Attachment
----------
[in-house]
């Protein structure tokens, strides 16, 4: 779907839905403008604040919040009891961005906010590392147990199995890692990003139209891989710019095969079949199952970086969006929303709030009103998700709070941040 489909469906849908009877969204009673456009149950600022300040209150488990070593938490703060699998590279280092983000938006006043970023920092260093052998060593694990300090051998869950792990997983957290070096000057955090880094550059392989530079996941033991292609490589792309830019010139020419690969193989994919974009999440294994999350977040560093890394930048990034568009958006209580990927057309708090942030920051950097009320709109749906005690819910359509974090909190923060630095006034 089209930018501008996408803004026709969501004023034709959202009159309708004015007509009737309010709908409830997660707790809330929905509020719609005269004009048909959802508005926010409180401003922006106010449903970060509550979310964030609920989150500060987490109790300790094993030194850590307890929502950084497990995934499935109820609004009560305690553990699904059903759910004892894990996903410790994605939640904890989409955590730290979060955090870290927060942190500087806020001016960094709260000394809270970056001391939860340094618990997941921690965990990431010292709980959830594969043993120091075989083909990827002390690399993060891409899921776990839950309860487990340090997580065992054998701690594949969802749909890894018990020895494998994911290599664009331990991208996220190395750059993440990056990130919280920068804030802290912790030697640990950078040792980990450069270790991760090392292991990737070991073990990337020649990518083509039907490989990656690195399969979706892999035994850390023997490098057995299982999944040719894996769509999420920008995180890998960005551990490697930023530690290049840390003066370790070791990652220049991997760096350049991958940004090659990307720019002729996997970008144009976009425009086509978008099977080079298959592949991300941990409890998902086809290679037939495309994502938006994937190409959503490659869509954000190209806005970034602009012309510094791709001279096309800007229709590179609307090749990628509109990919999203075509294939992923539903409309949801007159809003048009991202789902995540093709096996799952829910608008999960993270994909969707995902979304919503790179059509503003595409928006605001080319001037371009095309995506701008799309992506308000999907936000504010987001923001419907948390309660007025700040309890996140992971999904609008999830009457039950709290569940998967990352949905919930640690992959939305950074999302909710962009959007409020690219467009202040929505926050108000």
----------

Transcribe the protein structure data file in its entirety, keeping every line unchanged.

[in-house]
């Protein structure tokens, strides 16, 4: 779907839905403008604040919040009891961005906010590392147990199995890692990003139209891989710019095969079949199952970086969006929303709030009103998700709070941040 489909469906849908009877969204009673456009149950600022300040209150488990070593938490703060699998590279280092983000938006006043970023920092260093052998060593694990300090051998869950792990997983957290070096000057955090880094550059392989530079996941033991292609490589792309830019010139020419690969193989994919974009999440294994999350977040560093890394930048990034568009958006209580990927057309708090942030920051950097009320709109749906005690819910359509974090909190923060630095006034 089209930018501008996408803004026709969501004023034709959202009159309708004015007509009737309010709908409830997660707790809330929905509020719609005269004009048909959802508005926010409180401003922006106010449903970060509550979310964030609920989150500060987490109790300790094993030194850590307890929502950084497990995934499935109820609004009560305690553990699904059903759910004892894990996903410790994605939640904890989409955590730290979060955090870290927060942190500087806020001016960094709260000394809270970056001391939860340094618990997941921690965990990431010292709980959830594969043993120091075989083909990827002390690399993060891409899921776990839950309860487990340090997580065992054998701690594949969802749909890894018990020895494998994911290599664009331990991208996220190395750059993440990056990130919280920068804030802290912790030697640990950078040792980990450069270790991760090392292991990737070991073990990337020649990518083509039907490989990656690195399969979706892999035994850390023997490098057995299982999944040719894996769509999420920008995180890998960005551990490697930023530690290049840390003066370790070791990652220049991997760096350049991958940004090659990307720019002729996997970008144009976009425009086509978008099977080079298959592949991300941990409890998902086809290679037939495309994502938006994937190409959503490659869509954000190209806005970034602009012309510094791709001279096309800007229709590179609307090749990628509109990919999203075509294939992923539903409309949801007159809003048009991202789902995540093709096996799952829910608008999960993270994909969707995902979304919503790179059509503003595409928006605001080319001037371009095309995506701008799309992506308000999907936000504010987001923001419907948390309660007025700040309890996140992971999904609008999830009457039950709290569940998967990352949905919930640690992959939305950074999302909710962009959007409020690219467009202040929505926050108000």